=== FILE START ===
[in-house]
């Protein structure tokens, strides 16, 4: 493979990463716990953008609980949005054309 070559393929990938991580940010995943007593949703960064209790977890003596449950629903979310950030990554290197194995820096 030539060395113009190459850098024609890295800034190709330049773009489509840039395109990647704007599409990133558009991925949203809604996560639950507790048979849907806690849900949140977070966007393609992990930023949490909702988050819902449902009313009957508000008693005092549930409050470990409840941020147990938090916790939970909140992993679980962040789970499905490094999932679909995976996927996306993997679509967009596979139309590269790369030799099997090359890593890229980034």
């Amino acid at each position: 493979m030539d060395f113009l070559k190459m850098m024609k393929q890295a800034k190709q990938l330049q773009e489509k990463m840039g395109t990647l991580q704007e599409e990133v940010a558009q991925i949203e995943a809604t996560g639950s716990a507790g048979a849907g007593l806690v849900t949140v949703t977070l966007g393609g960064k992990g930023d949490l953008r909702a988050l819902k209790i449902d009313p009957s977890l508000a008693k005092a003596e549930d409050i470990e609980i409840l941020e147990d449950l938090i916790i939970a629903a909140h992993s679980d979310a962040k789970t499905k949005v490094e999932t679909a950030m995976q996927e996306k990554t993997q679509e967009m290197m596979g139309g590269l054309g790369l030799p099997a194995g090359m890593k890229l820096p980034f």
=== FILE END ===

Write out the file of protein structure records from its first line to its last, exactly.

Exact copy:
[in-house]
């Protein structure tokens, strides 16, 4: 493979990463716990953008609980949005054309 070559393929990938991580940010995943007593949703960064209790977890003596449950629903979310950030990554290197194995820096 030539060395113009190459850098024609890295800034190709330049773009489509840039395109990647704007599409990133558009991925949203809604996560639950507790048979849907806690849900949140977070966007393609992990930023949490909702988050819902449902009313009957508000008693005092549930409050470990409840941020147990938090916790939970909140992993679980962040789970499905490094999932679909995976996927996306993997679509967009596979139309590269790369030799099997090359890593890229980034």
């Amino acid at each position: 493979m030539d060395f113009l070559k190459m850098m024609k393929q890295a800034k190709q990938l330049q773009e489509k990463m840039g395109t990647l991580q704007e599409e990133v940010a558009q991925i949203e995943a809604t996560g639950s716990a507790g048979a849907g007593l806690v849900t949140v949703t977070l966007g393609g960064k992990g930023d949490l953008r909702a988050l819902k209790i449902d009313p009957s977890l508000a008693k005092a003596e549930d409050i470990e609980i409840l941020e147990d449950l938090i916790i939970a629903a909140h992993s679980d979310a962040k789970t499905k949005v490094e999932t679909a950030m995976q996927e996306k990554t993997q679509e967009m290197m596979g139309g590269l054309g790369l030799p099997a194995g090359m890593k890229l820096p980034f």